I admit that, as a reader, I was probably a better fit than usual for this book. The first chapter is an evocative mix of the author’s early memories of being read to by her father, and her own recent experience of reading to her five-year-old son. Since I’m in a similar stage myself right now (my son is almost four and LOVES being read to), I couldn't have NOT enjoyed it. 

Of course, we Indians have a slight advantage in reading this book; thanks to our colonial hangover, many of us have grown up reading books that an Irish girl in London read in the seventies (most notably Enid Blyton books). And of course she mentions many books that have been considered classics for decades now (Alice in Wonderland, The Railway Children, Anne of Green Gables, etc). All of this doesn’t make for much racial diversity, of course - a charge she herself freely admits.

If I have one quibble, it is that she doesn’t write at all about the new books and authors that she and her son must surely be discovering together now. What about Julia Donaldson, I ask. Or Oliver Jeffers? Surely they deserved at least a mention? But no, she sticks firmly to her own childhood.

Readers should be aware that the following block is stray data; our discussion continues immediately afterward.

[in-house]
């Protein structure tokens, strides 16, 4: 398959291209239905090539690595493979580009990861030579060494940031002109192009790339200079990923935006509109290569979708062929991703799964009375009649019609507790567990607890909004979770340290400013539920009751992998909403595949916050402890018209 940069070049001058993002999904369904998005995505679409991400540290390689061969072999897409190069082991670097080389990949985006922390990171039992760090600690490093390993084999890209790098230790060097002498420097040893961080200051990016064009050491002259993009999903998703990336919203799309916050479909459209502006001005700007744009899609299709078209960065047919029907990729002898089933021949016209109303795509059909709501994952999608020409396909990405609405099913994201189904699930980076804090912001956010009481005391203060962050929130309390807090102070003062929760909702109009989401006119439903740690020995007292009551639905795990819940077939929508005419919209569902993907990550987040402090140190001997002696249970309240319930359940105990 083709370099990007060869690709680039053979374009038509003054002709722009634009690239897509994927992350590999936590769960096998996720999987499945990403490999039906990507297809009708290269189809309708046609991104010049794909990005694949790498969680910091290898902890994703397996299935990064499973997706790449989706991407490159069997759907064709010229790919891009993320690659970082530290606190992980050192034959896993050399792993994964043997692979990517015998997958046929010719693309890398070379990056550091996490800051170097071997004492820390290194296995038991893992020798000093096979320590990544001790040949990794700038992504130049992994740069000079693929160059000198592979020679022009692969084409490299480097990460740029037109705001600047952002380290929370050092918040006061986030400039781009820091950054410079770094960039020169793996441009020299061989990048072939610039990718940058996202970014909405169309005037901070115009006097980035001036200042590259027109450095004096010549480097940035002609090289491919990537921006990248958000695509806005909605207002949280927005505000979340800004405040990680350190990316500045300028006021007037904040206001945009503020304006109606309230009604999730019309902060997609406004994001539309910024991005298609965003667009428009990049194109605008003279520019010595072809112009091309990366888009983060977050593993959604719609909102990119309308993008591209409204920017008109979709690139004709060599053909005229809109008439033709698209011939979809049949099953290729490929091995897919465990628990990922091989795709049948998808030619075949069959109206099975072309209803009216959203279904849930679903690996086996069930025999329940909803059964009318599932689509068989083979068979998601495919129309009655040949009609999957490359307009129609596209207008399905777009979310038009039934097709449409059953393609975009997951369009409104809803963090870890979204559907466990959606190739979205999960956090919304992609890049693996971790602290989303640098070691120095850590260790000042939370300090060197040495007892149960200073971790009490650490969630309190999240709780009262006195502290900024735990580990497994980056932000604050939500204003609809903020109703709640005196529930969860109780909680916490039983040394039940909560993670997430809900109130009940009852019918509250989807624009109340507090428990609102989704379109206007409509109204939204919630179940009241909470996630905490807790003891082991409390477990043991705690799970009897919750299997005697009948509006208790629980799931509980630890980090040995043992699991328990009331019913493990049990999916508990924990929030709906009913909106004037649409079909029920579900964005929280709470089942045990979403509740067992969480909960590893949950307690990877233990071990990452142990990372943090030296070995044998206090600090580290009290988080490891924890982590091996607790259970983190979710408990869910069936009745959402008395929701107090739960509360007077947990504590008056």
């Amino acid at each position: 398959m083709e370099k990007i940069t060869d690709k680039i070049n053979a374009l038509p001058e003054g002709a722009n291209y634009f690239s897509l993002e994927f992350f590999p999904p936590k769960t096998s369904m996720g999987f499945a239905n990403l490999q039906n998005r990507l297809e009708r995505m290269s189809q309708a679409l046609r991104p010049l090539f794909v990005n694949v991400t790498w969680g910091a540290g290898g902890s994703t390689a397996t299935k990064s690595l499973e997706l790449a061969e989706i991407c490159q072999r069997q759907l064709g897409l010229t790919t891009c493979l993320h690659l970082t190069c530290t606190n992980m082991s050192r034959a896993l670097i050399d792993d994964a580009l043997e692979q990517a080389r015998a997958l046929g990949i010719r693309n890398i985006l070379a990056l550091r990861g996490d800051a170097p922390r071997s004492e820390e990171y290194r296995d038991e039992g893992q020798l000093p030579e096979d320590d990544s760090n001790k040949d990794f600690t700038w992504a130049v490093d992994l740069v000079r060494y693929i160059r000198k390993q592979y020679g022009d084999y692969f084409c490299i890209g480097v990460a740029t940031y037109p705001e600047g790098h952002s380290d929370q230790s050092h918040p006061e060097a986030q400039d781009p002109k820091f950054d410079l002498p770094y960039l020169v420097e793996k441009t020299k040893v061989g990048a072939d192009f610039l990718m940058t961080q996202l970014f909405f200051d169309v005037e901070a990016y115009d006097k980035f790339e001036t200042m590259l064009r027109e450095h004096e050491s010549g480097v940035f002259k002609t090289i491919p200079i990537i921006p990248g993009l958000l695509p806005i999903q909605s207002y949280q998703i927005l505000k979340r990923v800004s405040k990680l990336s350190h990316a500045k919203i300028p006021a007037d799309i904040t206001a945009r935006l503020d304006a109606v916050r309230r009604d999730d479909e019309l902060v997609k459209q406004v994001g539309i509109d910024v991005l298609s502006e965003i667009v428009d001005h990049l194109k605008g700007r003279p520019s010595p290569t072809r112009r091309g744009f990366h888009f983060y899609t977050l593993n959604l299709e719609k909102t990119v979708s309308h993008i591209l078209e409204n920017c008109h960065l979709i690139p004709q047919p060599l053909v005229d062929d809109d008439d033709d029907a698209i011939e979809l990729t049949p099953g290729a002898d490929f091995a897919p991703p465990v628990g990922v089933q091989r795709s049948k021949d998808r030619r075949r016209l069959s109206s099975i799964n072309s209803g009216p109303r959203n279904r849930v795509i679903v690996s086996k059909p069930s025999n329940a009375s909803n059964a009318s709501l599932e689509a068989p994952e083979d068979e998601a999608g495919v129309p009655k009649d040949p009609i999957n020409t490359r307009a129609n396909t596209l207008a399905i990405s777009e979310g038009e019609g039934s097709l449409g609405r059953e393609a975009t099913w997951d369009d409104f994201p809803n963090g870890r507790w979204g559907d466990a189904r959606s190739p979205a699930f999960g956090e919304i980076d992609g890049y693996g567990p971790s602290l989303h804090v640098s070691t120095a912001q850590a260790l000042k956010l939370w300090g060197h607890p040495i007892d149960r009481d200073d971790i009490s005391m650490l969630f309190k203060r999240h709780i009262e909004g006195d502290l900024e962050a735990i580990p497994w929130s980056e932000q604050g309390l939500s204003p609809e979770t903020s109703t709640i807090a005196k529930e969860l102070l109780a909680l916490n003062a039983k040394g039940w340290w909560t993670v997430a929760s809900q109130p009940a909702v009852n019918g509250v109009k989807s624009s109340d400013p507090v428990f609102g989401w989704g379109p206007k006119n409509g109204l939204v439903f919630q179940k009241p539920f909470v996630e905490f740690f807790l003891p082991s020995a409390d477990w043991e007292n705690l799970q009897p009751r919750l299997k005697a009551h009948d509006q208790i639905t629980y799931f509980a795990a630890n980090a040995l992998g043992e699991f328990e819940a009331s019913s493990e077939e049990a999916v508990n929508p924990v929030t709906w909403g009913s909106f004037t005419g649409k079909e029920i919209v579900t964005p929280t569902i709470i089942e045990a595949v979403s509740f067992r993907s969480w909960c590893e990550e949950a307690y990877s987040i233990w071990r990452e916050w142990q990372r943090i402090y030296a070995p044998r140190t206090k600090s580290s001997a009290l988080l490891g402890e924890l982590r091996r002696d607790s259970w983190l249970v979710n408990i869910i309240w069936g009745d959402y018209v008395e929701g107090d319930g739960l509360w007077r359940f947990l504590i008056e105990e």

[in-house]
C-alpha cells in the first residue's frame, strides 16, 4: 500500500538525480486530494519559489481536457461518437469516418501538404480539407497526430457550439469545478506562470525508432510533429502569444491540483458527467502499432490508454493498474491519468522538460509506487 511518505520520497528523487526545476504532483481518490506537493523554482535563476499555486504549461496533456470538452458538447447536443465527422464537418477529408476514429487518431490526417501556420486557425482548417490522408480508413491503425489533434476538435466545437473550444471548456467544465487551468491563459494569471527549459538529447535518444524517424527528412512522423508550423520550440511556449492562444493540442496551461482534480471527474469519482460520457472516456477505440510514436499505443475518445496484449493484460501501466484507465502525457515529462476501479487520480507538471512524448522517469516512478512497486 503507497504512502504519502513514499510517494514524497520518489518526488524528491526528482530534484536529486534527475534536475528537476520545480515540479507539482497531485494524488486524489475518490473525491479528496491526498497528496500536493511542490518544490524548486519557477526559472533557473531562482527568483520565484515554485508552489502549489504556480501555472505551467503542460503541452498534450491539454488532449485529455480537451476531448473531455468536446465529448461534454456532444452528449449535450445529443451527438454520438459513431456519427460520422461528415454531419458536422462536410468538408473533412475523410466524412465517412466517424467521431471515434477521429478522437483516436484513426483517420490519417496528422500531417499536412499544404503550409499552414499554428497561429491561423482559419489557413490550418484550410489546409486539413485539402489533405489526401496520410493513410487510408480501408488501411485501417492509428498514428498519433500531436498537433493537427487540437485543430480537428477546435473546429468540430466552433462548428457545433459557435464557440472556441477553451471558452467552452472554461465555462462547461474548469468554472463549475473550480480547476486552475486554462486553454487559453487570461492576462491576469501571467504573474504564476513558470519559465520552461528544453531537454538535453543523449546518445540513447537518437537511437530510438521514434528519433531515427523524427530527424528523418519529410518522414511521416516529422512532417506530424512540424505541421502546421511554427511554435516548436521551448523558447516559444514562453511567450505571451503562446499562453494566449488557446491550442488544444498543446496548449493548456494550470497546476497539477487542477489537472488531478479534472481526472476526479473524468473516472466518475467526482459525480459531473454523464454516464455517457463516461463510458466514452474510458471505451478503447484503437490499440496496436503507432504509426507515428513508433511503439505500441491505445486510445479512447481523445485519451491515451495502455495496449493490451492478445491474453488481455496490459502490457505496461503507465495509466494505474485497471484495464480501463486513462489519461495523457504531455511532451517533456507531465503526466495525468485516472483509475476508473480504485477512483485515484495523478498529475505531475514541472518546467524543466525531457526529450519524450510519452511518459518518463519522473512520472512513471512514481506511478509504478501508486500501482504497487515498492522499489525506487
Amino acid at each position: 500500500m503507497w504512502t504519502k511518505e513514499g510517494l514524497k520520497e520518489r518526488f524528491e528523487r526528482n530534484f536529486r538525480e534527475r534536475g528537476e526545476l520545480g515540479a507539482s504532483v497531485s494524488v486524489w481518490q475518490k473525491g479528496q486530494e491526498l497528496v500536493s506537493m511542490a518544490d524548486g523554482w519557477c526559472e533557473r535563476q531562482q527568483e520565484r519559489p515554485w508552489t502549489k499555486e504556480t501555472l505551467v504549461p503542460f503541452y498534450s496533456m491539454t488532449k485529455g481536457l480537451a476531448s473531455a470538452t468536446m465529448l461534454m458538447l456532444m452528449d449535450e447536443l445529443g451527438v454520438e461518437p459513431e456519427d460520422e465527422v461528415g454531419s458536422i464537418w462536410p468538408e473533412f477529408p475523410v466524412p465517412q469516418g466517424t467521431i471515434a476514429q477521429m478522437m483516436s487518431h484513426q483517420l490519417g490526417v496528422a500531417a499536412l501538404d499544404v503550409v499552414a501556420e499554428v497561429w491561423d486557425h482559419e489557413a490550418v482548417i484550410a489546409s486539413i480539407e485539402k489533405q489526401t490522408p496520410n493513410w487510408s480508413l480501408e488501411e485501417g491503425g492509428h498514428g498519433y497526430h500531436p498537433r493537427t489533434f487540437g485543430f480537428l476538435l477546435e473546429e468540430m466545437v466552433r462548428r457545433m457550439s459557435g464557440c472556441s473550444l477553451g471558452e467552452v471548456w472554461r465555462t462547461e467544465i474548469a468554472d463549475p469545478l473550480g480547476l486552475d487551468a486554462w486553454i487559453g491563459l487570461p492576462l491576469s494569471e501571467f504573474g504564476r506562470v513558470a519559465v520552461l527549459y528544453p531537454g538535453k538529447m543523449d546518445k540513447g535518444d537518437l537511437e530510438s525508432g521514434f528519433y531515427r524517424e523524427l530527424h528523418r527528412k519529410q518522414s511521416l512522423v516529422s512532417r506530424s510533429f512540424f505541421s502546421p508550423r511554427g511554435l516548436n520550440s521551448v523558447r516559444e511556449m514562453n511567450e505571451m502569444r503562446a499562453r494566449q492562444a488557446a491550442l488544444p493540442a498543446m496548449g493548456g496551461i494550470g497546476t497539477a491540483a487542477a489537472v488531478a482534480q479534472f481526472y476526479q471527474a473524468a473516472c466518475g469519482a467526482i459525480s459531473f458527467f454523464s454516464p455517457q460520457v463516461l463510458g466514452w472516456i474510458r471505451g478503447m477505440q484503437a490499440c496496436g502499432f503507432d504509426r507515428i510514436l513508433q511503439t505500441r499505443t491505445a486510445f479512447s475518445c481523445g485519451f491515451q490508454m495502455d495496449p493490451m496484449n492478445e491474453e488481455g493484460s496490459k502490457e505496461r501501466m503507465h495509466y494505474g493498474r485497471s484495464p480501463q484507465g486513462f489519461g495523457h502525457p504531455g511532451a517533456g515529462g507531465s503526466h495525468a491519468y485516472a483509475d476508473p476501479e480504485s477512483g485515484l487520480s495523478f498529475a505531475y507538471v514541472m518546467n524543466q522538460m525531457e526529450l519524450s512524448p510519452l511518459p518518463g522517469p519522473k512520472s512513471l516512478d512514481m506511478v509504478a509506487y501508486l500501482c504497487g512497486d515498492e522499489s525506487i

I can’t think of a book that I’ve read with so much enjoyment in the recent past. My enjoyment partly had to do with the fact that I knew nothing about the book before reading it, which is rare in the age of Goodreads and Amazon reviews. It felt strange, as if I was heading off on one of the adventures that Mangan's childhood heroes and heroines go on. I didn’t want to ruin the experience, so I deliberately decided not to visit Goodreads to read reviews or even see its rating. I peeked after finishing the book, and I’m glad to note that its rating is currently 4.12. I’m planning to bump it up a bit with my five-star review. :)
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Friday, December 21, 2018

The Great Smog of India by Siddharth Singh

Disclaimer: I received a review copy of this book in return for an honest review.